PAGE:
Posts Tagged ‘Williams Island’

Field research: Paddling up Lower Canal

I recently wrote about paddling up the Lower Canal between Tredegar takeout (putting in canal at Hollywood Cemetery) and Pumphouse Park  in Richmond. It could be done with some work if CSX granted permission, though my photos could leave some doubt due to a lack of water in the canal this fall.

View of canal below Hollywood Cemetery on North Bank Trail

View of canal below Hollywood Cemetery on North Bank Trail

First, let’s ignore CSX’s rights to the canal. Second, let’s also ignore the low water levels in the canal. That isn’t the case year-round. The above image shows the canal just west of the end of the Lower Canal as it drops through a sluice at Dominion Virginia Power. The paddle from here is flat and scenic. The train tracks would be to your left the entire trip.

After passing through wooded and secluded sections below the North Bank Trail and North Bank Park, the canal widens as it approaches Maymont. This trip was made by multitudes of Richmonders in 1800s as a means of travel headed west toward Lynchburg.

The canal widens as it reaches Maymont (see the Blue Heron, at left)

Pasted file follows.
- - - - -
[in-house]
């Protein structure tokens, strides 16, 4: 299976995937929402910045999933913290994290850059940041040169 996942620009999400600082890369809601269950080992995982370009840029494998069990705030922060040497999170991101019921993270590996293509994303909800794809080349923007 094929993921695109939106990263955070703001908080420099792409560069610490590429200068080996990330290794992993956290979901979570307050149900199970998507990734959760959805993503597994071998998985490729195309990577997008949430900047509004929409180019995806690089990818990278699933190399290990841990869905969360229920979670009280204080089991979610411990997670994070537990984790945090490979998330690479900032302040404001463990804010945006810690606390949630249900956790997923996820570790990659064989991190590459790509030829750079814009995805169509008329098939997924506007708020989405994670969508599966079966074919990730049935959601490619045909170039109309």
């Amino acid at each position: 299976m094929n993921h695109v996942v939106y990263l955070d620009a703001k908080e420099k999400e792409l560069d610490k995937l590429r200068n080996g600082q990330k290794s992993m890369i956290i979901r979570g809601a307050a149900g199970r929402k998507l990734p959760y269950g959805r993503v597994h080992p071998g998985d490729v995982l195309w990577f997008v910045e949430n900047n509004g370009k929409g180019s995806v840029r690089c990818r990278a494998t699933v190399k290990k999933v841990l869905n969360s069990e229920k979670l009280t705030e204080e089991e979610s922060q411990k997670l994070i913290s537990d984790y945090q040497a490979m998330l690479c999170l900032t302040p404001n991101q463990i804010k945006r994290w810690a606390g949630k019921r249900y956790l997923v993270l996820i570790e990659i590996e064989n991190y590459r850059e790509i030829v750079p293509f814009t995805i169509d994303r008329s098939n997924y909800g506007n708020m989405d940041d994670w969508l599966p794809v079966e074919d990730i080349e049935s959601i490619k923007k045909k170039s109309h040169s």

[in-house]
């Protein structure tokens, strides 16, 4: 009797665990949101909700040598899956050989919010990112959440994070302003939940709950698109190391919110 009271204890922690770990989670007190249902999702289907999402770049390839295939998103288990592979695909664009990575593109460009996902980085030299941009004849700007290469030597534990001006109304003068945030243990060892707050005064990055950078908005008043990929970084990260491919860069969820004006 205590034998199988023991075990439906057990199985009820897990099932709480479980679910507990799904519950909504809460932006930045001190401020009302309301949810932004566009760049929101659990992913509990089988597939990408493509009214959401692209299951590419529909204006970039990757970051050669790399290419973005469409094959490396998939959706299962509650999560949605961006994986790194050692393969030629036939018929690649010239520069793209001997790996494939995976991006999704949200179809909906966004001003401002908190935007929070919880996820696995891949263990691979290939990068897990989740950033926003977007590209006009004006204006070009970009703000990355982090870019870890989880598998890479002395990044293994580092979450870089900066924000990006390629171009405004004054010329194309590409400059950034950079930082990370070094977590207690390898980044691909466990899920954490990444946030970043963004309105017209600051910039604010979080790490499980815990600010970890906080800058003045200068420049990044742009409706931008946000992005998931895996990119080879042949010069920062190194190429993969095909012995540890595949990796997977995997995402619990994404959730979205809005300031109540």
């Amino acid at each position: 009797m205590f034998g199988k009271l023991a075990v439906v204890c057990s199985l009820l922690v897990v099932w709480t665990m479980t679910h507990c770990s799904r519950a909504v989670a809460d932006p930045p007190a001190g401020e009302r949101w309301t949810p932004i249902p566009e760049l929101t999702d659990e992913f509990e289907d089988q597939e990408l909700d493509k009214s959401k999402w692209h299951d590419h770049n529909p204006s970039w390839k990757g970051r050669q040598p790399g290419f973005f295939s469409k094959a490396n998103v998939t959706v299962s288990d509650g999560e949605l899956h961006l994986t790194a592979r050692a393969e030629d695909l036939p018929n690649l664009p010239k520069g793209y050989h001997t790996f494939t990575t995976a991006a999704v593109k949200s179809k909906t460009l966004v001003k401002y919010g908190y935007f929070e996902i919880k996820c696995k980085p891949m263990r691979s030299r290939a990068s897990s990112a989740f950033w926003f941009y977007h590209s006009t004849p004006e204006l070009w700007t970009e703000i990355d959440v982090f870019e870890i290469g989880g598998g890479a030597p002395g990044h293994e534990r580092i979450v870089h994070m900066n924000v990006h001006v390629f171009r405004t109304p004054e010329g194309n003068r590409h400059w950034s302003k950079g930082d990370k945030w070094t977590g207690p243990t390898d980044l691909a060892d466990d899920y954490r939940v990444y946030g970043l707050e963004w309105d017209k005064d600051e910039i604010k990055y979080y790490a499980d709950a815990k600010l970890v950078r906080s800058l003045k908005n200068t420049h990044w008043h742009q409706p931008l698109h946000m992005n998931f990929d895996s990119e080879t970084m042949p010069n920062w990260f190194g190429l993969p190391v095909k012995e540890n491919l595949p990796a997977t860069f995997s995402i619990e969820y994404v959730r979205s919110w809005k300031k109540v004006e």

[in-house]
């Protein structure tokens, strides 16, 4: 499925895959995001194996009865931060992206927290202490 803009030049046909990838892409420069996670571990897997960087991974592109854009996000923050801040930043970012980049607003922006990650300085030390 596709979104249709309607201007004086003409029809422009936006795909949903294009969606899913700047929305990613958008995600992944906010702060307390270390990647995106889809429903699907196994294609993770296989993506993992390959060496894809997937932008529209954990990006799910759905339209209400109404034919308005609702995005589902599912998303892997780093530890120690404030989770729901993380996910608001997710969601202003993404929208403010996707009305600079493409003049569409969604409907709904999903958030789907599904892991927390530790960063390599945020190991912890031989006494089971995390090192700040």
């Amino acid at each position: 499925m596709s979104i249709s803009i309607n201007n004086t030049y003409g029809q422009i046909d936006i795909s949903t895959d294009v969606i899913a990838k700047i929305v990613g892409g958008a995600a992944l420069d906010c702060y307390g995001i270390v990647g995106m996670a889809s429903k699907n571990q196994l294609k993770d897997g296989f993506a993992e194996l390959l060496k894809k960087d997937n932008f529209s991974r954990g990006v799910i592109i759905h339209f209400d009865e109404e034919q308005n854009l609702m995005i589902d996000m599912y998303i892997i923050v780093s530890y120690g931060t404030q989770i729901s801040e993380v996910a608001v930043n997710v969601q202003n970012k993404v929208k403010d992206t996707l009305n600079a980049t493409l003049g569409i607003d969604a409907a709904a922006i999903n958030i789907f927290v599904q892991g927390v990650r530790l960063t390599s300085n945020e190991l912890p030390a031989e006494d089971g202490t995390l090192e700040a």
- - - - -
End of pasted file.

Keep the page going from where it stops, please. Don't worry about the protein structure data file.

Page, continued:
The canal widens as it reaches Maymont (see the Blue Heron, on the pipe)

After passing Maymont, the beginning of the Lower Canal is nearby at the historic Lower Arch. This would be the end of the paddle before re-entering the James. George Washington himself famously visited the Lower Arch while it was under construction in 1786. Washington was honorary president of the James River Company that founded and built the visionary canal system.

Lower Arch. There is an opening at left through second arch.

Lower Arch. There is an opening at left through the second arch, which is damaged. (Water is green in photo).

Sad thing here, as illustrated by the above photo, is that the breach in Grant’s Dam (which provides us Choo Choo Rapids) cuts off the major supplier of water to the canal at the Pump House.  It was nearly dry the day I visited, and quite overgrown. The area near the Lower Arch is cut off from foot traffic as it is CSX property. More study needed in this area.

Through the Victorian age and into the 1920s, the trek west on the Lower Canal was made by city dwellers on their way to the Victorian Gothic-styled Pump House for dances and parties for the city’s elite. It would be great to relive that, even if it was just in a canoe or kayak (trading suit and tie for a PFD). The canal was also used to transport goods, including rocks from the many granite quarries along this stretch, including Maymont and the hillsides west toward Williams Island.